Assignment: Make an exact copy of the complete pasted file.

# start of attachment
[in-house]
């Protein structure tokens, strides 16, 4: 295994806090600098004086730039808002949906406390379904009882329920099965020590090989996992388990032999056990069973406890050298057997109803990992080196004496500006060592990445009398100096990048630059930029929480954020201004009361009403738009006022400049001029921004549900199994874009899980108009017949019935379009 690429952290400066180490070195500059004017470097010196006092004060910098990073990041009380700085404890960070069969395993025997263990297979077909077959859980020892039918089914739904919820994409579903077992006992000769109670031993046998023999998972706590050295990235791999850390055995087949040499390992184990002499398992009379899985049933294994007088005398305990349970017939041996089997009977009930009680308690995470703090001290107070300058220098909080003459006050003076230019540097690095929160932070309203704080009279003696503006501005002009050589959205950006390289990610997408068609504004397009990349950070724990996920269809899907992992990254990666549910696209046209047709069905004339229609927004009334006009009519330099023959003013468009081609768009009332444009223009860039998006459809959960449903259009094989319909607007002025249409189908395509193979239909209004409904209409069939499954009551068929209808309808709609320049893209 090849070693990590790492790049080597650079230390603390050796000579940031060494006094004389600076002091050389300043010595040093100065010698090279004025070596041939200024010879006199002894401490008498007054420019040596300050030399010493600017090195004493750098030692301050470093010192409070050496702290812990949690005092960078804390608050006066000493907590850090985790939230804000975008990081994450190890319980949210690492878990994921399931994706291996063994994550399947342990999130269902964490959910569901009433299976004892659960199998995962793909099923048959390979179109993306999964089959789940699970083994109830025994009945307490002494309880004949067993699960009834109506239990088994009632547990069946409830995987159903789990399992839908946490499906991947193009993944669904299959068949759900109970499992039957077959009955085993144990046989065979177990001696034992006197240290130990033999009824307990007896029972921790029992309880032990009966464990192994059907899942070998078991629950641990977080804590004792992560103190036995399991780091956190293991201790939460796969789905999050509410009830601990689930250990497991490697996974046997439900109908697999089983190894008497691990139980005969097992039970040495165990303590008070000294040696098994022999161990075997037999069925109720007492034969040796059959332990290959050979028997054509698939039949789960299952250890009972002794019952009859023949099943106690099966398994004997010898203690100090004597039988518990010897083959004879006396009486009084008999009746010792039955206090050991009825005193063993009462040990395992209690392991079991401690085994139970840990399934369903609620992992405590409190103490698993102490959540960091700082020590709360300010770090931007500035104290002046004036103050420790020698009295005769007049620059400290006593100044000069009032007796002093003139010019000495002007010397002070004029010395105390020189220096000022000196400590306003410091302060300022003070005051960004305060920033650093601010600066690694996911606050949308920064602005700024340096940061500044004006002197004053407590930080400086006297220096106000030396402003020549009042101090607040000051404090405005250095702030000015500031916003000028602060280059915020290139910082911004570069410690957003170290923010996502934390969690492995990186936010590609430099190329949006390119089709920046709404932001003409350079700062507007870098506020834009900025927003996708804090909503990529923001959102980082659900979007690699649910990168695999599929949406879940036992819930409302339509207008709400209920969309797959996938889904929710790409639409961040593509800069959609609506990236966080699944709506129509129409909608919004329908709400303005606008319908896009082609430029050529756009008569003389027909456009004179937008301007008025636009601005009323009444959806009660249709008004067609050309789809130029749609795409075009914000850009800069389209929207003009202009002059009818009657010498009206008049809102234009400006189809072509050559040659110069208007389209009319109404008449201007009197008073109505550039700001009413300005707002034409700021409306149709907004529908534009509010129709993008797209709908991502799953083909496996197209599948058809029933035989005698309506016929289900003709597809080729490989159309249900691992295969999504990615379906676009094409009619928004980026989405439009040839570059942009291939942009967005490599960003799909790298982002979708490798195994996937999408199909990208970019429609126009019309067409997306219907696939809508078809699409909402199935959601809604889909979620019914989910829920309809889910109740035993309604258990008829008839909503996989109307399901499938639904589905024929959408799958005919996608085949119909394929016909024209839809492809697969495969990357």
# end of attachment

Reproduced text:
[in-house]
């Protein structure tokens, strides 16, 4: 295994806090600098004086730039808002949906406390379904009882329920099965020590090989996992388990032999056990069973406890050298057997109803990992080196004496500006060592990445009398100096990048630059930029929480954020201004009361009403738009006022400049001029921004549900199994874009899980108009017949019935379009 690429952290400066180490070195500059004017470097010196006092004060910098990073990041009380700085404890960070069969395993025997263990297979077909077959859980020892039918089914739904919820994409579903077992006992000769109670031993046998023999998972706590050295990235791999850390055995087949040499390992184990002499398992009379899985049933294994007088005398305990349970017939041996089997009977009930009680308690995470703090001290107070300058220098909080003459006050003076230019540097690095929160932070309203704080009279003696503006501005002009050589959205950006390289990610997408068609504004397009990349950070724990996920269809899907992992990254990666549910696209046209047709069905004339229609927004009334006009009519330099023959003013468009081609768009009332444009223009860039998006459809959960449903259009094989319909607007002025249409189908395509193979239909209004409904209409069939499954009551068929209808309808709609320049893209 090849070693990590790492790049080597650079230390603390050796000579940031060494006094004389600076002091050389300043010595040093100065010698090279004025070596041939200024010879006199002894401490008498007054420019040596300050030399010493600017090195004493750098030692301050470093010192409070050496702290812990949690005092960078804390608050006066000493907590850090985790939230804000975008990081994450190890319980949210690492878990994921399931994706291996063994994550399947342990999130269902964490959910569901009433299976004892659960199998995962793909099923048959390979179109993306999964089959789940699970083994109830025994009945307490002494309880004949067993699960009834109506239990088994009632547990069946409830995987159903789990399992839908946490499906991947193009993944669904299959068949759900109970499992039957077959009955085993144990046989065979177990001696034992006197240290130990033999009824307990007896029972921790029992309880032990009966464990192994059907899942070998078991629950641990977080804590004792992560103190036995399991780091956190293991201790939460796969789905999050509410009830601990689930250990497991490697996974046997439900109908697999089983190894008497691990139980005969097992039970040495165990303590008070000294040696098994022999161990075997037999069925109720007492034969040796059959332990290959050979028997054509698939039949789960299952250890009972002794019952009859023949099943106690099966398994004997010898203690100090004597039988518990010897083959004879006396009486009084008999009746010792039955206090050991009825005193063993009462040990395992209690392991079991401690085994139970840990399934369903609620992992405590409190103490698993102490959540960091700082020590709360300010770090931007500035104290002046004036103050420790020698009295005769007049620059400290006593100044000069009032007796002093003139010019000495002007010397002070004029010395105390020189220096000022000196400590306003410091302060300022003070005051960004305060920033650093601010600066690694996911606050949308920064602005700024340096940061500044004006002197004053407590930080400086006297220096106000030396402003020549009042101090607040000051404090405005250095702030000015500031916003000028602060280059915020290139910082911004570069410690957003170290923010996502934390969690492995990186936010590609430099190329949006390119089709920046709404932001003409350079700062507007870098506020834009900025927003996708804090909503990529923001959102980082659900979007690699649910990168695999599929949406879940036992819930409302339509207008709400209920969309797959996938889904929710790409639409961040593509800069959609609506990236966080699944709506129509129409909608919004329908709400303005606008319908896009082609430029050529756009008569003389027909456009004179937008301007008025636009601005009323009444959806009660249709008004067609050309789809130029749609795409075009914000850009800069389209929207003009202009002059009818009657010498009206008049809102234009400006189809072509050559040659110069208007389209009319109404008449201007009197008073109505550039700001009413300005707002034409700021409306149709907004529908534009509010129709993008797209709908991502799953083909496996197209599948058809029933035989005698309506016929289900003709597809080729490989159309249900691992295969999504990615379906676009094409009619928004980026989405439009040839570059942009291939942009967005490599960003799909790298982002979708490798195994996937999408199909990208970019429609126009019309067409997306219907696939809508078809699409909402199935959601809604889909979620019914989910829920309809889910109740035993309604258990008829008839909503996989109307399901499938639904589905024929959408799958005919996608085949119909394929016909024209839809492809697969495969990357």